6 Multimedia Resources for Teaching ‘How the Garcia Girls Lost Their Accents’ | Refreshing the Canon

SLJ and NCTE have revealed the 2023 round of “Refreshing the Canon” selections. Check out cross-media recs to enhance teens’ reading experience of Julia Alvarez’s How the Garcia Girls Lost Their Accents.


Last month, SLJ asked librarians and educators to weigh in on which classics should remain on summer reading lists. Inspired by the most popular titles that emerged, SLJ editors and members of NCTE’s Build Your Stack® Committee have curated this year’s round of “Refreshing the Canon” selections. 

Additionally, we’ve put together multimodal lists of recommendations—including nonfiction, graphic novels, documentaries, and more—that educators can feature in classrooms and libraries alongside the exemplar texts. Our aim is to inspire educators to breathe fresh life into lessons around these works by giving students new context to understand why these classics are still relevant today.

Be sure to check out the 2022 “Refreshing the Canon” lists for more read-alikes of longtime summer reading picks.
Julia Alvarez’s debut How the Garcia Girls Lost Their Accents was first published in 1991. The coming-of-age novel centers the Garcia sisters, who experience culture shock when they flee to New York City from the Dominican Republic after their father’s part in a failed coup to oust a dictator comes to light. Since then, it has become a staple of high school summer reading lists.

Dominicana by Angie Cruz. Flatiron. ISBN 9781250205933.
In mesmerizing prose, Cruz captures the heartbreaking coming of age of Ana Cancion. Based on Cruz’s mother’s story, the novel centers on 15-year-old Ana’s transactional marriage to the much-older Juan Ruiz and her immigration to the United States from the Dominican Republic in the 1960s, after dictator Rafael Trujillo’s assassination. With similar themes, this novel would be a great comparison title.

The Poet X by Elizabeth Acevedo. Harper/HarperTeen. ISBN 9780062662804.
Magnificently crafted, Acevedo's bildungsroman in verse is a stunning account of a teen girl's path to poetry. Sophomore Xiomara Batista is simultaneously invisible and hyper visible at home, at school, and in her largely Dominican community in Harlem—her body is "unhide-able" she tells readers. Acevedo's depiction of a faith in crisis is exceedingly relatable and teens, especially those going through the sacrament of Confirmation, will deeply appreciate Xiomara's thoughtful questioning of the Church and how it treats women. Acevedo's poetry is skillfully and gorgeously crafted, each verse can be savored on its own, but together they create a portrait of a young poet sure to resonate with readers. Patriarchy, loyalty, family, immigration are only a few themes that can be explored with these two texts.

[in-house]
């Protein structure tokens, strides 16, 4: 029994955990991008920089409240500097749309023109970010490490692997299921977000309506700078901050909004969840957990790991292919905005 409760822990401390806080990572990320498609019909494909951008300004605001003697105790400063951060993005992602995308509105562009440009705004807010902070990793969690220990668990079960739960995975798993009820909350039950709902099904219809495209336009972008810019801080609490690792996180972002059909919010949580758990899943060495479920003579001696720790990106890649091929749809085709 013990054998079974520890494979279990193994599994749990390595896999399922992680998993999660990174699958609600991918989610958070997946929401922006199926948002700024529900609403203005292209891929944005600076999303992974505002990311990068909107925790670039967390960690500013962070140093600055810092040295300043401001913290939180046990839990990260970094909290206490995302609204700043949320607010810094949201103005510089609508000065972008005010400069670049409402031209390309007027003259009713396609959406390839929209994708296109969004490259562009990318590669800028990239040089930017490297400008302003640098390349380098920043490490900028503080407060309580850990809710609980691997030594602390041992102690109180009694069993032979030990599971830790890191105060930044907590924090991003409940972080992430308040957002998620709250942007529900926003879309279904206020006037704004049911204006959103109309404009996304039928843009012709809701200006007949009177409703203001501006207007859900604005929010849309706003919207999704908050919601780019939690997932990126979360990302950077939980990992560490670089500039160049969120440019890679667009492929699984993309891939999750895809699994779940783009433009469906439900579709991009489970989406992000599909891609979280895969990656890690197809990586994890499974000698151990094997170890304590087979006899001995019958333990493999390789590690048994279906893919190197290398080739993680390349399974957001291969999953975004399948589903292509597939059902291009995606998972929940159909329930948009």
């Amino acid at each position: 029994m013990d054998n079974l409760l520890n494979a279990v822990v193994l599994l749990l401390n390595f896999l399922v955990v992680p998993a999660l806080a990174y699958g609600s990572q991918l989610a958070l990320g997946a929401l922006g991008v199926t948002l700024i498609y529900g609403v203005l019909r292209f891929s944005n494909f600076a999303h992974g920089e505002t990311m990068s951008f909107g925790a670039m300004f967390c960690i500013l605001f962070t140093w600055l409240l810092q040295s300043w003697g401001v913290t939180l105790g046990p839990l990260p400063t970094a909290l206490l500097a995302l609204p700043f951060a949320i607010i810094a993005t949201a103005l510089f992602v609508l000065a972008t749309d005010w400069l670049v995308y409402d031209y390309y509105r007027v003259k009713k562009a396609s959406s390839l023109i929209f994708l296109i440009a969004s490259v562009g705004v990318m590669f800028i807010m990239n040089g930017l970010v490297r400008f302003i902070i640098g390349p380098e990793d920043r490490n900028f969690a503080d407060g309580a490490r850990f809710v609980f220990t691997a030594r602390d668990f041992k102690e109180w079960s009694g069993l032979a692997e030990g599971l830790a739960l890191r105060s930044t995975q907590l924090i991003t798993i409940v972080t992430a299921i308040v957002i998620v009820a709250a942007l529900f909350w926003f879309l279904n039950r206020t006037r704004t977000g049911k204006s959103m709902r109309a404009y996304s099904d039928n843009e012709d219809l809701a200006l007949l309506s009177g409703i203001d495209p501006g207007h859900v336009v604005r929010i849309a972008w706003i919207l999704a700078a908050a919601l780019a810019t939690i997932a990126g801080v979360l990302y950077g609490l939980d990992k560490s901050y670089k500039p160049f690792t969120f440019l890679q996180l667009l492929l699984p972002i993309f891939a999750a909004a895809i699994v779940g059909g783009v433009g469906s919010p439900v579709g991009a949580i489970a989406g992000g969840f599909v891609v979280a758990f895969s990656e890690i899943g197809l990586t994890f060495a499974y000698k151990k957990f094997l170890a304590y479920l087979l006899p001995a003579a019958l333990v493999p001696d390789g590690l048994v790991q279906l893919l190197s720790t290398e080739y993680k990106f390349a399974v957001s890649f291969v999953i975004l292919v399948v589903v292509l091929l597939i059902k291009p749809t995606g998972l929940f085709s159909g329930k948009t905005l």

Grose, Jaime. “The Psychology Behind Sibling Rivalry.” The New York Times. (New York, NY), Jan. 13. 2021.
This entry of the NYT Parenting column explores how sibling rivalry is inevitable and why it’s actually a good thing in helping siblings develop their own interests and identities. There are four Garcia girls, each with their own personalities, strengths, and differences. Teens can explore how this article illuminates some of the sisterly conflicts that come up in the novel.

Something to Declare by Julia Alvarez. Algonquin. ISBN 9781565121935.
The poet and novelist presents her personal experiences in two dozen pithy autobiographical essays that are by turn humorous, thoughtful, or frightening. Her literary skill converts them into universal moments. This book will delight her fans, attract new readers to her previous work, and open the possibility for discussions about experiences with emigration, immigration, growing apart from one's family, and discovering one's own career path and status as an adult.

Luis Alberti’s Merengue Music
Alberti was a musician heralded by Dominican dictator Trujillo as one of the great composers of merengue, the country’s most popular musical genre. This music became popular in 1960s New York City with the influx of refugees from his regime. “Compadre Pedro Juan” is one of his most famous works. 

Trujillo: The Power of the Generalissimo. 1991.
This documentary takes viewers on a journey through the political, economic, and social conditions that determined the emergence of the Trujillo dictatorship in the Dominican Republic. For this purpose, it uses materials of the time: photographs, documents, recordings of speeches by Trujillo and his close collaborators, as well as other spectacular audiovisual resources. This film will give students the context they need to understand why the Garcia family had to flee the Dominican Republic.



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